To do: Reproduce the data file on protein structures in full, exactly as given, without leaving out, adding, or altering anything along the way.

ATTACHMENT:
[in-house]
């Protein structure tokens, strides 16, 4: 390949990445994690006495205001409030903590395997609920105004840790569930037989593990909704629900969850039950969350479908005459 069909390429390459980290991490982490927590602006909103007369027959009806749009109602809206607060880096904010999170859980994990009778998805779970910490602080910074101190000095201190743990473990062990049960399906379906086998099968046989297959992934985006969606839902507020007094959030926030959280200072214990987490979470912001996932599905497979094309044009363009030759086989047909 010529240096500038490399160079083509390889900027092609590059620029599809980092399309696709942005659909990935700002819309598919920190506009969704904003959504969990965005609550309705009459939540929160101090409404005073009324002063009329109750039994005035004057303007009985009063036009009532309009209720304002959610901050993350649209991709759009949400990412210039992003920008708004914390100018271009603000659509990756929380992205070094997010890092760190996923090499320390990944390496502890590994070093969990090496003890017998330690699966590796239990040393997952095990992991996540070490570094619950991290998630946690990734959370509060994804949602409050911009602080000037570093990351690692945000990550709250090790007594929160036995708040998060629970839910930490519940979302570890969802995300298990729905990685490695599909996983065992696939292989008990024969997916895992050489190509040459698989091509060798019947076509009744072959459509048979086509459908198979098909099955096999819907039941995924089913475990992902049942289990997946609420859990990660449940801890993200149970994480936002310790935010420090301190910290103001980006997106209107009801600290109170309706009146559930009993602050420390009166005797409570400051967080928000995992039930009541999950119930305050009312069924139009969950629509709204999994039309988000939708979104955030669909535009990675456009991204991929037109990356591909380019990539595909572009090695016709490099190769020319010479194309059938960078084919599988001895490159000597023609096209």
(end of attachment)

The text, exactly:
[in-house]
């Protein structure tokens, strides 16, 4: 390949990445994690006495205001409030903590395997609920105004840790569930037989593990909704629900969850039950969350479908005459 069909390429390459980290991490982490927590602006909103007369027959009806749009109602809206607060880096904010999170859980994990009778998805779970910490602080910074101190000095201190743990473990062990049960399906379906086998099968046989297959992934985006969606839902507020007094959030926030959280200072214990987490979470912001996932599905497979094309044009363009030759086989047909 010529240096500038490399160079083509390889900027092609590059620029599809980092399309696709942005659909990935700002819309598919920190506009969704904003959504969990965005609550309705009459939540929160101090409404005073009324002063009329109750039994005035004057303007009985009063036009009532309009209720304002959610901050993350649209991709759009949400990412210039992003920008708004914390100018271009603000659509990756929380992205070094997010890092760190996923090499320390990944390496502890590994070093969990090496003890017998330690699966590796239990040393997952095990992991996540070490570094619950991290998630946690990734959370509060994804949602409050911009602080000037570093990351690692945000990550709250090790007594929160036995708040998060629970839910930490519940979302570890969802995300298990729905990685490695599909996983065992696939292989008990024969997916895992050489190509040459698989091509060798019947076509009744072959459509048979086509459908198979098909099955096999819907039941995924089913475990992902049942289990997946609420859990990660449940801890993200149970994480936002310790935010420090301190910290103001980006997106209107009801600290109170309706009146559930009993602050420390009166005797409570400051967080928000995992039930009541999950119930305050009312069924139009969950629509709204999994039309988000939708979104955030669909535009990675456009991204991929037109990356591909380019990539595909572009090695016709490099190769020319010479194309059938960078084919599988001895490159000597023609096209």